Photo by city of Austin
ZAP supports zoning change that would allow school to reopen
Friday, September 9, 2022 by Jonathan Lee
A visual arts school that shut down after running afoul of zoning laws received support Tuesday from the Zoning and Platting Commission to open back up.
Colette Barcilon, president of Gemini School of Visual Arts, explained that the Texas Workforce Commission shut the school down because it did not have a fire safety certificate. The Austin Fire Department would not grant the certificate because the school isn’t technically allowed to operate under the current Interim Single-Family-Standard Lot (I-SF-2) zoning.
To remedy the situation, Barcilon seeks General Office (GO) zoning, which would only apply to the 3,000-square-foot office suite where the school operates. In order to reopen the school on time, the rezoning needs to be approved by the beginning of October.
“We have students who are in the middle of their program, and it breaks our heart that they are not able to proceed and continue with their education,” Barcilon said.
The four-year career training school, located at 12325 Hymeadow Drive, has been operating in Texas since 2003. Most students, she said, end up working in the video game industry.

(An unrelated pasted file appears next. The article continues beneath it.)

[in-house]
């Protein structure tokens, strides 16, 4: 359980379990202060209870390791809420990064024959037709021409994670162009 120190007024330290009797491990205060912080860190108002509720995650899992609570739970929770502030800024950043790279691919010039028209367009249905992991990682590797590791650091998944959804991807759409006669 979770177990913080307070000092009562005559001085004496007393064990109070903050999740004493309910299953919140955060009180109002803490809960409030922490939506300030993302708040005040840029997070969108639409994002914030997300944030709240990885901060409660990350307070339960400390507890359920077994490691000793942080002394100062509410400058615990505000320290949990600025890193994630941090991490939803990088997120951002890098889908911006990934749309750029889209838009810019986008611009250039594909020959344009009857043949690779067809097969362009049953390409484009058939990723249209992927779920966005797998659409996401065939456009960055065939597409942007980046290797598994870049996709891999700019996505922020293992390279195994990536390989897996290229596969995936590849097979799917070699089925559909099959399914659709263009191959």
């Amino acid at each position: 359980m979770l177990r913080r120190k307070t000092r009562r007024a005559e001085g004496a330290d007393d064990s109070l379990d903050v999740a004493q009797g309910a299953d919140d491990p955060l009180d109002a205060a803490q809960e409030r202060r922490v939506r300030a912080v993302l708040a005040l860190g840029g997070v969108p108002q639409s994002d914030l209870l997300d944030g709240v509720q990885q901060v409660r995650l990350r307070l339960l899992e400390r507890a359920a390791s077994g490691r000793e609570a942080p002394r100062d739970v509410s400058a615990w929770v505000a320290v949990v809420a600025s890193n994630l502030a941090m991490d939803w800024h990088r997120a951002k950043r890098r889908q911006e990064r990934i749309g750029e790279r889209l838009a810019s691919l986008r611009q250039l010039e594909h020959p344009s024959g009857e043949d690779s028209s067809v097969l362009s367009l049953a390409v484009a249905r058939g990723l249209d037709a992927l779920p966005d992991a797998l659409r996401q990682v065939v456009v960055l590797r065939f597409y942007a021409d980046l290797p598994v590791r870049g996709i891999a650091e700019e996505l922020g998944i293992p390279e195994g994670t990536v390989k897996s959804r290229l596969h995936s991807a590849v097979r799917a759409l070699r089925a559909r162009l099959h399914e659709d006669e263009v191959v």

One neighbor, Joseph Crawford, who lives just behind the office complex, opposed the rezoning. While Crawford said he welcomes the school remaining in the neighborhood, he wouldn’t want some other use, such as a group home, hospital or rehab center, to take its place.
Barcilon said none of those uses are feasible in the office space. “There is no way that anybody would entertain the idea of having a restaurant, a hospital or anything similar in that tiny space,” she said.
Crawford responded, “This would be an outlier as a GO zoning on this side of the block, so it would move the goal posts for future zoning designations.”
ZAP commissioners, siding with the school, voted unanimously to recommend GO zoning. The commission also recommended adding a conditional overlay prohibiting certain uses in response to Crawford’s concerns.
City Council is scheduled to vote on the rezoning Sept. 29.
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